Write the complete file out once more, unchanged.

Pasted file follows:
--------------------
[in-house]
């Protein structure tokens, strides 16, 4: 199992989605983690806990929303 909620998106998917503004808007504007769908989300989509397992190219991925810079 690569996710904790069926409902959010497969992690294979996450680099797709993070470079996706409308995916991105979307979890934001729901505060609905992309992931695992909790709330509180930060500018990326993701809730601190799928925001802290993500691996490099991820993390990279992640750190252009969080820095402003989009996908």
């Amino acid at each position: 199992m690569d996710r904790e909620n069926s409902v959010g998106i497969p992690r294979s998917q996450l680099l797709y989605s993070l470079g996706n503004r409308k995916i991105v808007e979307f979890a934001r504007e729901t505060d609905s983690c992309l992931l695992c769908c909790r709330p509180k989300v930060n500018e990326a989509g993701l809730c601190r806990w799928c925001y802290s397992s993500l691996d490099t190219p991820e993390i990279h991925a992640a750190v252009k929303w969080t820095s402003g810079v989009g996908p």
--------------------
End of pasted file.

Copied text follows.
[in-house]
């Protein structure tokens, strides 16, 4: 199992989605983690806990929303 909620998106998917503004808007504007769908989300989509397992190219991925810079 690569996710904790069926409902959010497969992690294979996450680099797709993070470079996706409308995916991105979307979890934001729901505060609905992309992931695992909790709330509180930060500018990326993701809730601190799928925001802290993500691996490099991820993390990279992640750190252009969080820095402003989009996908």
């Amino acid at each position: 199992m690569d996710r904790e909620n069926s409902v959010g998106i497969p992690r294979s998917q996450l680099l797709y989605s993070l470079g996706n503004r409308k995916i991105v808007e979307f979890a934001r504007e729901t505060d609905s983690c992309l992931l695992c769908c909790r709330p509180k989300v930060n500018e990326a989509g993701l809730c601190r806990w799928c925001y802290s397992s993500l691996d490099t190219p991820e993390i990279h991925a992640a750190v252009k929303w969080t820095s402003g810079v989009g996908p």